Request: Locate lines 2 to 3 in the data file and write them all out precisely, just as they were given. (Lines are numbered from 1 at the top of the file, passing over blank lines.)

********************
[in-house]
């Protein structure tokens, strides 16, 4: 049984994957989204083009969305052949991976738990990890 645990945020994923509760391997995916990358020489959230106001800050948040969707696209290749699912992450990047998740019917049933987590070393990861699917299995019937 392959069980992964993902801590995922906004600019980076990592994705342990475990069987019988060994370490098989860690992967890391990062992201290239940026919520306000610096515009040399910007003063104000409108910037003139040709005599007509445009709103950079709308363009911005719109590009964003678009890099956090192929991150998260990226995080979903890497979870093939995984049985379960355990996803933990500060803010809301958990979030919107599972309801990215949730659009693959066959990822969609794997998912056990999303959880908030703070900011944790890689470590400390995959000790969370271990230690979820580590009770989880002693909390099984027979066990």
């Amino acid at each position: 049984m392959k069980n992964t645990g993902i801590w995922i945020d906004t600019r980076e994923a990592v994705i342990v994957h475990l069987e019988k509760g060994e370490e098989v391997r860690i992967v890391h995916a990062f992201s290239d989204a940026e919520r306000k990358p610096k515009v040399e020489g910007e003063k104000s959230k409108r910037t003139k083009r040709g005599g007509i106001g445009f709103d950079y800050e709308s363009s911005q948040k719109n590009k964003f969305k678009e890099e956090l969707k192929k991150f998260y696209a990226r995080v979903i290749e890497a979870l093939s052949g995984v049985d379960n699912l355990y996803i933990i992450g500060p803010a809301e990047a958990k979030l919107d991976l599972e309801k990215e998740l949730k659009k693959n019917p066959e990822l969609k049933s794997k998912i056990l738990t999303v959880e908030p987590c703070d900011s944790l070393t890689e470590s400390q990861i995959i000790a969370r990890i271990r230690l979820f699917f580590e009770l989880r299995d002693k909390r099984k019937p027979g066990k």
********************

């Protein structure tokens, strides 16, 4: 049984994957989204083009969305052949991976738990990890 645990945020994923509760391997995916990358020489959230106001800050948040969707696209290749699912992450990047998740019917049933987590070393990861699917299995019937 392959069980992964993902801590995922906004600019980076990592994705342990475990069987019988060994370490098989860690992967890391990062992201290239940026919520306000610096515009040399910007003063104000409108910037003139040709005599007509445009709103950079709308363009911005719109590009964003678009890099956090192929991150998260990226995080979903890497979870093939995984049985379960355990996803933990500060803010809301958990979030919107599972309801990215949730659009693959066959990822969609794997998912056990999303959880908030703070900011944790890689470590400390995959000790969370271990230690979820580590009770989880002693909390099984027979066990």
């Amino acid at each position: 049984m392959k069980n992964t645990g993902i801590w995922i945020d906004t600019r980076e994923a990592v994705i342990v994957h475990l069987e019988k509760g060994e370490e098989v391997r860690i992967v890391h995916a990062f992201s290239d989204a940026e919520r306000k990358p610096k515009v040399e020489g910007e003063k104000s959230k409108r910037t003139k083009r040709g005599g007509i106001g445009f709103d950079y800050e709308s363009s911005q948040k719109n590009k964003f969305k678009e890099e956090l969707k192929k991150f998260y696209a990226r995080v979903i290749e890497a979870l093939s052949g995984v049985d379960n699912l355990y996803i933990i992450g500060p803010a809301e990047a958990k979030l919107d991976l599972e309801k990215e998740l949730k659009k693959n019917p066959e990822l969609k049933s794997k998912i056990l738990t999303v959880e908030p987590c703070d900011s944790l070393t890689e470590s400390q990861i995959i000790a969370r990890i271990r230690l979820f699917f580590e009770l989880r299995d002693k909390r099984k019937p027979g066990k």